Today courts regularly resolve disputes by applying tort principles when they should apply the law of contracts. When parties have an opportunity to negotiate the terms of their relationship, the resultant contracts ought to be enforced. Tort law is an acceptable substitute only if parties have no opportunity to bargain.
Over the years the boundary between tort and contract has shifted sharply toward tort. For example, physicians serving rural areas are often not allowed to contract with patients for a lower price in return for diminished care. And courts have allowed consumers who buy cars without air bags to recover from manufacturers for injuries that only air bags would have prevented. Sometimes courts even ignore compulsory arbitration provisions that waive the usual judicial procedures for resolving disputes.
Even worse, rules have sprung up that prohibit ordinary commercial contracts. A person forbidden to sell certain productsbecause a government agency has determined they are too dangerousmay also be forbidden to sell his own laborbecause the state has determined that the wages he would accept are too low. Contracts once freely negotiated, and subject to private suit in the event of fraud or failure to perform, are increasingly replaced by regulation. Unhappily, once government has advanced a plausible rationale for prohibiting consensual behavior in one area, its tentacles inevitably extend to other areas as well.
Today's torts "crisis" does not exist because corporations are oppressing individuals, or because we need federal legislation to replace state tort rules. The crisis exists because our rights have been given increasingly less respect by government. The crisis exists because we have not allowed tort to be tort, and contract to be contract. We need to restore the boundary between contract and tort.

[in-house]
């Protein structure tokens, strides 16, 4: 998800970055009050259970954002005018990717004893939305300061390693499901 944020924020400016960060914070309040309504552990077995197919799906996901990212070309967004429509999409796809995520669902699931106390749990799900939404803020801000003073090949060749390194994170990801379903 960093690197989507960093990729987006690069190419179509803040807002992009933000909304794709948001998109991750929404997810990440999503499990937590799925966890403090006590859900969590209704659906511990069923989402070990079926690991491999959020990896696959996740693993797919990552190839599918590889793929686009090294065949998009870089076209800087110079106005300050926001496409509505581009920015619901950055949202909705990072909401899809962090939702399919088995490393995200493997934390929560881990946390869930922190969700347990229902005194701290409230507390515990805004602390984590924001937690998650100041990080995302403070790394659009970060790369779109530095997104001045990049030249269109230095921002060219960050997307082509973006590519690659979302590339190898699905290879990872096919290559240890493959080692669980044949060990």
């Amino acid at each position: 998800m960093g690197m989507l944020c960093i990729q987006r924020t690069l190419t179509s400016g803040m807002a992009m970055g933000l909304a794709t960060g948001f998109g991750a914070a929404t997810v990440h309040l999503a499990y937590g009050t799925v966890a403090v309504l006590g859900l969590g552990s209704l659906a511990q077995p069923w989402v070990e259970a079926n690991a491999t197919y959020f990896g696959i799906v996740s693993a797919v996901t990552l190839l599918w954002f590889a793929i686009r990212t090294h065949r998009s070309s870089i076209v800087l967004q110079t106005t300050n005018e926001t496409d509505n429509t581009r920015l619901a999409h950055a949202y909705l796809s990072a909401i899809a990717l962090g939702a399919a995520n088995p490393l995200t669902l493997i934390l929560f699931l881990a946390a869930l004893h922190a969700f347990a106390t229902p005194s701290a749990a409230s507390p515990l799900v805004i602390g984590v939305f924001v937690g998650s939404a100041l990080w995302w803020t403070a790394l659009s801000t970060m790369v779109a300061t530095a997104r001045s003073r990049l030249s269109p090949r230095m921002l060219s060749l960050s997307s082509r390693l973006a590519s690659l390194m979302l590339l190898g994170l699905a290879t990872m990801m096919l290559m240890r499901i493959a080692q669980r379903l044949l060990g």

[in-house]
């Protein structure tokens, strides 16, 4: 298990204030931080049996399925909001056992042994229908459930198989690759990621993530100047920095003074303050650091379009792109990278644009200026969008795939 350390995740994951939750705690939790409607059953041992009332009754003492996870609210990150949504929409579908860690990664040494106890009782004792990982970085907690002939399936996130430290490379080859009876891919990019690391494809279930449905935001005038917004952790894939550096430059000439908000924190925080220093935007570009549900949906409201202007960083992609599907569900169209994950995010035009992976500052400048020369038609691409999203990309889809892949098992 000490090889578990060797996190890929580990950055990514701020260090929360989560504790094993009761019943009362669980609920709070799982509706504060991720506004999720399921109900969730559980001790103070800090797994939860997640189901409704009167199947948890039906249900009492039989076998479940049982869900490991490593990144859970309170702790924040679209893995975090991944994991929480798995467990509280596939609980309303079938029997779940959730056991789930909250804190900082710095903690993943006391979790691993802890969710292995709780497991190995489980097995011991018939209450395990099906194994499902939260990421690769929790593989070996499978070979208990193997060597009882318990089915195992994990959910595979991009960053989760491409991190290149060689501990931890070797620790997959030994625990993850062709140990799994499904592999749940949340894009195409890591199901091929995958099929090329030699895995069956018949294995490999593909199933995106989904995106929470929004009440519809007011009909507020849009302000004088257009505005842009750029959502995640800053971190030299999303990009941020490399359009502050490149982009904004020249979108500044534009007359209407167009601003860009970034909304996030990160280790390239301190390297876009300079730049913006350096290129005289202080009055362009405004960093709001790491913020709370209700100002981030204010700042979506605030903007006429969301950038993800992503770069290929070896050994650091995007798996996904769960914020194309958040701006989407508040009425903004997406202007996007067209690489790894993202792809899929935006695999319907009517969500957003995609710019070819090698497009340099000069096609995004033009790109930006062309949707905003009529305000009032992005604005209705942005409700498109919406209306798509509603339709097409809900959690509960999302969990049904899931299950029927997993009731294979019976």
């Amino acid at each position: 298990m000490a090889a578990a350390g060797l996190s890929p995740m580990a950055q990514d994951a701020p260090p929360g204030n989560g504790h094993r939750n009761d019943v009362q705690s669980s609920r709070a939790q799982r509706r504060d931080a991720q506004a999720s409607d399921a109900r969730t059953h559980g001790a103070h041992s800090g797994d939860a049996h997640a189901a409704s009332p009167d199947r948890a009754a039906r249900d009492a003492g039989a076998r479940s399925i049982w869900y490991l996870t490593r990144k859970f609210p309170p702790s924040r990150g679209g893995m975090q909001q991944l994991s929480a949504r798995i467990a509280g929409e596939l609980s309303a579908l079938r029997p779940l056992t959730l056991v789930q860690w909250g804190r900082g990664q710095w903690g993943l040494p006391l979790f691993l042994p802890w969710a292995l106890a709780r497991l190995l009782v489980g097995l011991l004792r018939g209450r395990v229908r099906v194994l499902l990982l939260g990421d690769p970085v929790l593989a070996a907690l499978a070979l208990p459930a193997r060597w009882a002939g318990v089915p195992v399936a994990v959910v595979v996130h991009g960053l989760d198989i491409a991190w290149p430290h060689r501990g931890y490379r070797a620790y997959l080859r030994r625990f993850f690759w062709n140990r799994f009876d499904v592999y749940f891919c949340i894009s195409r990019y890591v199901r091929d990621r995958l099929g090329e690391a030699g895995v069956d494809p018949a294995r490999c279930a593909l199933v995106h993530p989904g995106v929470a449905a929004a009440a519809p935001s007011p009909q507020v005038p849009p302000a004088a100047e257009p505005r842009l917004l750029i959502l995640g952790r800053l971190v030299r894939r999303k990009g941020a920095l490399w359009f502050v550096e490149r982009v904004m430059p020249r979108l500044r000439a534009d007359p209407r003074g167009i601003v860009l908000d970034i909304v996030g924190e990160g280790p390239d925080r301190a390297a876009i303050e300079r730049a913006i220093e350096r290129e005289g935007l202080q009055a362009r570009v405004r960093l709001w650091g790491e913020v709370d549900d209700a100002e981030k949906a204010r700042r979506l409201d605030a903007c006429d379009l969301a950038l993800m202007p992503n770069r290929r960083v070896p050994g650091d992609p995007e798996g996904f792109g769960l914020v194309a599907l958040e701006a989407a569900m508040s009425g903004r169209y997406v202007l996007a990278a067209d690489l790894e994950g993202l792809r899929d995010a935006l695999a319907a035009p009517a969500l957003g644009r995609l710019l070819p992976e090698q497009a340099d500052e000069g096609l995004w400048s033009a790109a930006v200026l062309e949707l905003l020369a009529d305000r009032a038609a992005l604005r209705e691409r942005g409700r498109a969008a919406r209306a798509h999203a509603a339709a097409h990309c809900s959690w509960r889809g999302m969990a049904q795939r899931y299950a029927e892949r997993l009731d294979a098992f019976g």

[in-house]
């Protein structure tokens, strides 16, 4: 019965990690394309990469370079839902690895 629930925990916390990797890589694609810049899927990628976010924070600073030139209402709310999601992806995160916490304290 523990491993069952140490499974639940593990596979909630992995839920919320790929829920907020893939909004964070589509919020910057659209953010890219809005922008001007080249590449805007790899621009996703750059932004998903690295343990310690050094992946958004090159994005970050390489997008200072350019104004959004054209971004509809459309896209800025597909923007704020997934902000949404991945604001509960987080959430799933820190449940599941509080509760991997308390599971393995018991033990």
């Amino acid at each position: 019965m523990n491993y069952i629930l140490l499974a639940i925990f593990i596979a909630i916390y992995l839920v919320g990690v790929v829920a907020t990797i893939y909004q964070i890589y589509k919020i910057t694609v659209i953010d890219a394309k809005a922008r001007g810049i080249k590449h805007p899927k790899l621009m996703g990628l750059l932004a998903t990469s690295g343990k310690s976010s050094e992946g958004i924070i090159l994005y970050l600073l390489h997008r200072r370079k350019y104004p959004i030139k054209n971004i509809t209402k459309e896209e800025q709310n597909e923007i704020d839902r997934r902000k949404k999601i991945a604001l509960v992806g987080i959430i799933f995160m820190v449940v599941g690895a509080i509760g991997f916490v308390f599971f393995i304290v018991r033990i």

Michael I. Krauss, Tort Law and Private Ordering, 35 St. Louis U. L.J. 623 (1991). A searching examination of the common-law moral foundations of both contract and tort law which explains why both are vital in a free society. After identifying the property-rights justifications for both forms of law, Professor Krauss proceeds to explain how contemporary tort law has abandoned its moral underpinnings by attenuating the requirements of legal fault and true proximate causation. The result, argues Krauss, is a legal system that eschews the traditional function of tort law (compensating the victim of another's morally culpable behavior) in favor of a system that serves as a tool for social engineering and redistribution of wealth. Modern American tort law prohibits parties from voluntarily assuming risks ex ante, instead always allocating the risk to one party. Krauss concludes that this coerced "insurance" against injuries is both economically stifling and morally vacuous. http://www.fed-soc.org/biblio.htm#torts
The ABA was founded on August 21, 1878, in Saratoga Springs, New York, by 100 lawyers from 21 states. The legal profession as we know it today barely existed at that time. Lawyers were generally sole practitioners who trained under a system of apprenticeship. There was no national code of ethics; there was no national organization to serve as a forum for discussion of the increasingly intricate issues involved in legal practice. The original ABA constitution, which is still substantially the charter of the association, defined the purpose of the ABA as being for "the advancement of the science of jurisprudence, the promotion of the administration of justice and a uniformity of legislation throughout the country...."